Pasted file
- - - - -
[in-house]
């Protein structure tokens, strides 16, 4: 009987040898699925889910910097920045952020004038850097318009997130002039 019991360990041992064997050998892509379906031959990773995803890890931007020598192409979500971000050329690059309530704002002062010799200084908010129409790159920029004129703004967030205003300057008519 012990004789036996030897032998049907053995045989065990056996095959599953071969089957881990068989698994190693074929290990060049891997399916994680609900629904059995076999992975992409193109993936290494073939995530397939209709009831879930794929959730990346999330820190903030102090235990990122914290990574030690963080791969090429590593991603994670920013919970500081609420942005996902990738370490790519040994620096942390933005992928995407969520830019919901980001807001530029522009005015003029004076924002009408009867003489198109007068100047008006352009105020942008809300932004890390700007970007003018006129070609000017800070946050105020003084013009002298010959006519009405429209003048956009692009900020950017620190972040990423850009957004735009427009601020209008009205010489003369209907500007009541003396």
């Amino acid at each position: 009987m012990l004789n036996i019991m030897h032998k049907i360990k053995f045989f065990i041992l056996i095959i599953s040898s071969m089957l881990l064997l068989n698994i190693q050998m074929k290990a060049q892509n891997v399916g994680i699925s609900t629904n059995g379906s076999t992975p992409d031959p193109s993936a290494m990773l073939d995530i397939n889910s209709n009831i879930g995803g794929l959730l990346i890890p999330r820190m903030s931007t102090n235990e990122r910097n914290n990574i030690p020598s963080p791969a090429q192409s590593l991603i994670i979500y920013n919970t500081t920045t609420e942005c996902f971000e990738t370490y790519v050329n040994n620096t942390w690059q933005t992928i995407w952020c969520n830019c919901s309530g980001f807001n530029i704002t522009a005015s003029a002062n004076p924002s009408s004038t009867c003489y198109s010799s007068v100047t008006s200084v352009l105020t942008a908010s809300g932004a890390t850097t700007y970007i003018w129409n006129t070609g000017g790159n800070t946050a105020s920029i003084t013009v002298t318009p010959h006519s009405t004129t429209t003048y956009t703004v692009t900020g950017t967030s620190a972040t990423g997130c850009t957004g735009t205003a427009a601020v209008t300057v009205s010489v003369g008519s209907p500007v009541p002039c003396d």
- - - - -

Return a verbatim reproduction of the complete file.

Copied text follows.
[in-house]
């Protein structure tokens, strides 16, 4: 009987040898699925889910910097920045952020004038850097318009997130002039 019991360990041992064997050998892509379906031959990773995803890890931007020598192409979500971000050329690059309530704002002062010799200084908010129409790159920029004129703004967030205003300057008519 012990004789036996030897032998049907053995045989065990056996095959599953071969089957881990068989698994190693074929290990060049891997399916994680609900629904059995076999992975992409193109993936290494073939995530397939209709009831879930794929959730990346999330820190903030102090235990990122914290990574030690963080791969090429590593991603994670920013919970500081609420942005996902990738370490790519040994620096942390933005992928995407969520830019919901980001807001530029522009005015003029004076924002009408009867003489198109007068100047008006352009105020942008809300932004890390700007970007003018006129070609000017800070946050105020003084013009002298010959006519009405429209003048956009692009900020950017620190972040990423850009957004735009427009601020209008009205010489003369209907500007009541003396």
């Amino acid at each position: 009987m012990l004789n036996i019991m030897h032998k049907i360990k053995f045989f065990i041992l056996i095959i599953s040898s071969m089957l881990l064997l068989n698994i190693q050998m074929k290990a060049q892509n891997v399916g994680i699925s609900t629904n059995g379906s076999t992975p992409d031959p193109s993936a290494m990773l073939d995530i397939n889910s209709n009831i879930g995803g794929l959730l990346i890890p999330r820190m903030s931007t102090n235990e990122r910097n914290n990574i030690p020598s963080p791969a090429q192409s590593l991603i994670i979500y920013n919970t500081t920045t609420e942005c996902f971000e990738t370490y790519v050329n040994n620096t942390w690059q933005t992928i995407w952020c969520n830019c919901s309530g980001f807001n530029i704002t522009a005015s003029a002062n004076p924002s009408s004038t009867c003489y198109s010799s007068v100047t008006s200084v352009l105020t942008a908010s809300g932004a890390t850097t700007y970007i003018w129409n006129t070609g000017g790159n800070t946050a105020s920029i003084t013009v002298t318009p010959h006519s009405t004129t429209t003048y956009t703004v692009t900020g950017t967030s620190a972040t990423g997130c850009t957004g735009t205003a427009a601020v209008t300057v009205s010489v003369g008519s209907p500007v009541p002039c003396d």